And so, oddly enough, I had to find somebody to translate my own book into my native tongue. I wasn’t about to post a craigslist ad, because a) how could I validate the ability of some random would-be translator? and b) my budget for this project is based on my income from this blog—that is, it’s nonexistent. Fortunately, my daughter has made a new friend in school who is fluent in Russian (she speaks it at home). This friend not only translated my book, but read it aloud to us in Russian, which was a pleasure to hear.
The font and typesetting
The teacher, when assigning us the children’s book, said we had to bind all the pages up nicely, with a cover and everything, and I refused. “This isn’t an arts and crafts class,” I said snottily. (Like so many teens, I was a jerk.) “But I will type it,” I declared. I didn’t know exactly how I’d do this, and of course the teacher assumed I was just BS-ing her.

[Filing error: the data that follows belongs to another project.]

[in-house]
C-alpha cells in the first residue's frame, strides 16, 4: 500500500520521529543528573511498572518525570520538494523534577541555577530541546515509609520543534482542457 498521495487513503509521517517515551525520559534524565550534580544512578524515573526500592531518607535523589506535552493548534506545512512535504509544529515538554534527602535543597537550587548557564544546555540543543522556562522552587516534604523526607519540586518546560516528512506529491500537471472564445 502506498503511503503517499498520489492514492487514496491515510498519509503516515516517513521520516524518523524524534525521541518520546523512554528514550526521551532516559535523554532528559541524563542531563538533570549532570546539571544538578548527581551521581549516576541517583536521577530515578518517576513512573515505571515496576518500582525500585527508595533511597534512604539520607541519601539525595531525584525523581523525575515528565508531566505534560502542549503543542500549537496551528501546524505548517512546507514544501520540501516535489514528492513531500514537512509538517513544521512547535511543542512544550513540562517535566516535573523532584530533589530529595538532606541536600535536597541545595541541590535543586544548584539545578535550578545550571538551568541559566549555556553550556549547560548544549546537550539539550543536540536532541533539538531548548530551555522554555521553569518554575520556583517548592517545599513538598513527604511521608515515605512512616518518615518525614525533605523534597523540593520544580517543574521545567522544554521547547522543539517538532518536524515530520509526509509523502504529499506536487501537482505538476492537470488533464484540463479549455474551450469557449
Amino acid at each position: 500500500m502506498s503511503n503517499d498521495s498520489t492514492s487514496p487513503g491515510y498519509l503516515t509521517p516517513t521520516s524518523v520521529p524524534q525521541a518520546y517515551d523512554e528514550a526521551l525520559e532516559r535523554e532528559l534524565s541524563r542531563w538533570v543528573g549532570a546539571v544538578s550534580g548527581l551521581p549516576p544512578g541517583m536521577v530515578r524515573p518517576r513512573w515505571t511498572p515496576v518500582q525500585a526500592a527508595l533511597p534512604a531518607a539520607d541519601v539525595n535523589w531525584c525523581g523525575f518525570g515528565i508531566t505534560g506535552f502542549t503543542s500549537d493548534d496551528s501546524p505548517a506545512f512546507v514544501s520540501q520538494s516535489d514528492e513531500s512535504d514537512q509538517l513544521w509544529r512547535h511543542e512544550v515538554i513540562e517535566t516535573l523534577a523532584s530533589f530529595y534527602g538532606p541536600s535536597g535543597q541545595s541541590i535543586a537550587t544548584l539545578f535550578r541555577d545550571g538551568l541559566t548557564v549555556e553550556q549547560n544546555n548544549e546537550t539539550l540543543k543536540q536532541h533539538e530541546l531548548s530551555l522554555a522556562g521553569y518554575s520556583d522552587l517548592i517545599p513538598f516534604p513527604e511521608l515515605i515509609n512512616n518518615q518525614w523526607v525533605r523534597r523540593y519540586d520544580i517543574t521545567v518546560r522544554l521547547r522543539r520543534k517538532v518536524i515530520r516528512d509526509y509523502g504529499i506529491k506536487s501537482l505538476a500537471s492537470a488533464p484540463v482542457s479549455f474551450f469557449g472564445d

I asked my brother Bryan if he could create a Russian character set for me on the computer, and software that could typeset my story. He didn’t ask, “What’s in it for me?!” but immediately accepted the challenge just because it sounded cool. He didn’t have his own computer—not so many people did back then—but we had access to our dad’s Hewlett Packard 85 computer (described here). The only problem was, its built-in thermal printer used a spool of paper that was only about four inches wide. So Bryan borrowed his friend Thaine’s HP-86, and wrote a program on it using the HP version of the BASIC programming language.